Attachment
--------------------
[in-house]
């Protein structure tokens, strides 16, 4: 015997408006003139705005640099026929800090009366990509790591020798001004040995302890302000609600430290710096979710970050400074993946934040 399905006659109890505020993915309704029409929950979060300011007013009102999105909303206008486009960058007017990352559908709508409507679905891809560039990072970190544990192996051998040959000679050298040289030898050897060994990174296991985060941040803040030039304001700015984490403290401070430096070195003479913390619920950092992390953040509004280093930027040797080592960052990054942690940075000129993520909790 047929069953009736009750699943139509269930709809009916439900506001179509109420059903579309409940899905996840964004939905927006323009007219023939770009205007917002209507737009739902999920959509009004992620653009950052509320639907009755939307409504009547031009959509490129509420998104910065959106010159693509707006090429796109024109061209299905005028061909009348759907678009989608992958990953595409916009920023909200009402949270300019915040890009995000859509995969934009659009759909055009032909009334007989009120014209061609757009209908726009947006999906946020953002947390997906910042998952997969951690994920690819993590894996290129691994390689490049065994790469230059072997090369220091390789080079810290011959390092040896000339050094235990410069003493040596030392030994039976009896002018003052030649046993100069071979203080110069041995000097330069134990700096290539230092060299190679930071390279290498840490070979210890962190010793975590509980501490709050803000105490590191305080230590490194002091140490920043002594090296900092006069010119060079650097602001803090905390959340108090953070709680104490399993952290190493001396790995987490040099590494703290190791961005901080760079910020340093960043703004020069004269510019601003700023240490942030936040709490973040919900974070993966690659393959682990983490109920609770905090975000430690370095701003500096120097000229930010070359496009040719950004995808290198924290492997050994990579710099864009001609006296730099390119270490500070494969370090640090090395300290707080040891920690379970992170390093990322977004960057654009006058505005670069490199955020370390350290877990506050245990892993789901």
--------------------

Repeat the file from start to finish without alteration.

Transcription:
[in-house]
């Protein structure tokens, strides 16, 4: 015997408006003139705005640099026929800090009366990509790591020798001004040995302890302000609600430290710096979710970050400074993946934040 399905006659109890505020993915309704029409929950979060300011007013009102999105909303206008486009960058007017990352559908709508409507679905891809560039990072970190544990192996051998040959000679050298040289030898050897060994990174296991985060941040803040030039304001700015984490403290401070430096070195003479913390619920950092992390953040509004280093930027040797080592960052990054942690940075000129993520909790 047929069953009736009750699943139509269930709809009916439900506001179509109420059903579309409940899905996840964004939905927006323009007219023939770009205007917002209507737009739902999920959509009004992620653009950052509320639907009755939307409504009547031009959509490129509420998104910065959106010159693509707006090429796109024109061209299905005028061909009348759907678009989608992958990953595409916009920023909200009402949270300019915040890009995000859509995969934009659009759909055009032909009334007989009120014209061609757009209908726009947006999906946020953002947390997906910042998952997969951690994920690819993590894996290129691994390689490049065994790469230059072997090369220091390789080079810290011959390092040896000339050094235990410069003493040596030392030994039976009896002018003052030649046993100069071979203080110069041995000097330069134990700096290539230092060299190679930071390279290498840490070979210890962190010793975590509980501490709050803000105490590191305080230590490194002091140490920043002594090296900092006069010119060079650097602001803090905390959340108090953070709680104490399993952290190493001396790995987490040099590494703290190791961005901080760079910020340093960043703004020069004269510019601003700023240490942030936040709490973040919900974070993966690659393959682990983490109920609770905090975000430690370095701003500096120097000229930010070359496009040719950004995808290198924290492997050994990579710099864009001609006296730099390119270490500070494969370090640090090395300290707080040891920690379970992170390093990322977004960057654009006058505005670069490199955020370390350290877990506050245990892993789901």